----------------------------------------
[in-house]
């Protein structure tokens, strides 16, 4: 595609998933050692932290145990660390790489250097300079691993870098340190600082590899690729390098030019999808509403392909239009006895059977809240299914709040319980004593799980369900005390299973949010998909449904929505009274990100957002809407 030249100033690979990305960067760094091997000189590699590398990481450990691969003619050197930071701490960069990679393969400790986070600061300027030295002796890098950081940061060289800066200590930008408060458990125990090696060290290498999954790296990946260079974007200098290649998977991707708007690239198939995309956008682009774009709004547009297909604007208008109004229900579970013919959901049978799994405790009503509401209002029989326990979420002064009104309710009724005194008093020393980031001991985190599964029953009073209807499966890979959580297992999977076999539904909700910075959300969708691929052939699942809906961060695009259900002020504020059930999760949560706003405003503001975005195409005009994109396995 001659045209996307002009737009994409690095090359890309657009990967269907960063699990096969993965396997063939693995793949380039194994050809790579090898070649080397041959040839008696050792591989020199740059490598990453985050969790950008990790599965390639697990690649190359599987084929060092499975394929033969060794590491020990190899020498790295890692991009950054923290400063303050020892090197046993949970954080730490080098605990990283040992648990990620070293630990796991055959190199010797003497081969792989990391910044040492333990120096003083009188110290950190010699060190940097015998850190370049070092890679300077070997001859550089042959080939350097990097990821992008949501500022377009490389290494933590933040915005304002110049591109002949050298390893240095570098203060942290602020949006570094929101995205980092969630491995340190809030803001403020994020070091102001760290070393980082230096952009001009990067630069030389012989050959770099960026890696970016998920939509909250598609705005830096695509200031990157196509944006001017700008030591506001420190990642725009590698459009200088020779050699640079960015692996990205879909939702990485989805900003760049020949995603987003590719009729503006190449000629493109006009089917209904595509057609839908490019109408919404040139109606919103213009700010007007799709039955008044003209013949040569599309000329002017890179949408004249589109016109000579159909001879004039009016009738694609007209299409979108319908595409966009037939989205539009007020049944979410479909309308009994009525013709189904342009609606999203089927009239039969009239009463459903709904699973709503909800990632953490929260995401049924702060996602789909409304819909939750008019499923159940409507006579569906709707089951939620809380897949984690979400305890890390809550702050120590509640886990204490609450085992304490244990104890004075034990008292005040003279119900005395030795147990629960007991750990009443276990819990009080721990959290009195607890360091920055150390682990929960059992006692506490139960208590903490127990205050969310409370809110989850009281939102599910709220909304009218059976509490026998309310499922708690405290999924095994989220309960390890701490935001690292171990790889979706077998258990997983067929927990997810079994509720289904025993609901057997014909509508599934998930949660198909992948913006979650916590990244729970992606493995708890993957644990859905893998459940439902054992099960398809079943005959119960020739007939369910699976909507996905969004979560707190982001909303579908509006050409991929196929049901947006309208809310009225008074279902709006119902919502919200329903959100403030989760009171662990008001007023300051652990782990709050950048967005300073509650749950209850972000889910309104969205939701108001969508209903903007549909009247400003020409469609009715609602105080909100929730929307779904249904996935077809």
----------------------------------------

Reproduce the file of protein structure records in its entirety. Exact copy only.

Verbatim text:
[in-house]
């Protein structure tokens, strides 16, 4: 595609998933050692932290145990660390790489250097300079691993870098340190600082590899690729390098030019999808509403392909239009006895059977809240299914709040319980004593799980369900005390299973949010998909449904929505009274990100957002809407 030249100033690979990305960067760094091997000189590699590398990481450990691969003619050197930071701490960069990679393969400790986070600061300027030295002796890098950081940061060289800066200590930008408060458990125990090696060290290498999954790296990946260079974007200098290649998977991707708007690239198939995309956008682009774009709004547009297909604007208008109004229900579970013919959901049978799994405790009503509401209002029989326990979420002064009104309710009724005194008093020393980031001991985190599964029953009073209807499966890979959580297992999977076999539904909700910075959300969708691929052939699942809906961060695009259900002020504020059930999760949560706003405003503001975005195409005009994109396995 001659045209996307002009737009994409690095090359890309657009990967269907960063699990096969993965396997063939693995793949380039194994050809790579090898070649080397041959040839008696050792591989020199740059490598990453985050969790950008990790599965390639697990690649190359599987084929060092499975394929033969060794590491020990190899020498790295890692991009950054923290400063303050020892090197046993949970954080730490080098605990990283040992648990990620070293630990796991055959190199010797003497081969792989990391910044040492333990120096003083009188110290950190010699060190940097015998850190370049070092890679300077070997001859550089042959080939350097990097990821992008949501500022377009490389290494933590933040915005304002110049591109002949050298390893240095570098203060942290602020949006570094929101995205980092969630491995340190809030803001403020994020070091102001760290070393980082230096952009001009990067630069030389012989050959770099960026890696970016998920939509909250598609705005830096695509200031990157196509944006001017700008030591506001420190990642725009590698459009200088020779050699640079960015692996990205879909939702990485989805900003760049020949995603987003590719009729503006190449000629493109006009089917209904595509057609839908490019109408919404040139109606919103213009700010007007799709039955008044003209013949040569599309000329002017890179949408004249589109016109000579159909001879004039009016009738694609007209299409979108319908595409966009037939989205539009007020049944979410479909309308009994009525013709189904342009609606999203089927009239039969009239009463459903709904699973709503909800990632953490929260995401049924702060996602789909409304819909939750008019499923159940409507006579569906709707089951939620809380897949984690979400305890890390809550702050120590509640886990204490609450085992304490244990104890004075034990008292005040003279119900005395030795147990629960007991750990009443276990819990009080721990959290009195607890360091920055150390682990929960059992006692506490139960208590903490127990205050969310409370809110989850009281939102599910709220909304009218059976509490026998309310499922708690405290999924095994989220309960390890701490935001690292171990790889979706077998258990997983067929927990997810079994509720289904025993609901057997014909509508599934998930949660198909992948913006979650916590990244729970992606493995708890993957644990859905893998459940439902054992099960398809079943005959119960020739007939369910699976909507996905969004979560707190982001909303579908509006050409991929196929049901947006309208809310009225008074279902709006119902919502919200329903959100403030989760009171662990008001007023300051652990782990709050950048967005300073509650749950209850972000889910309104969205939701108001969508209903903007549909009247400003020409469609009715609602105080909100929730929307779904249904996935077809």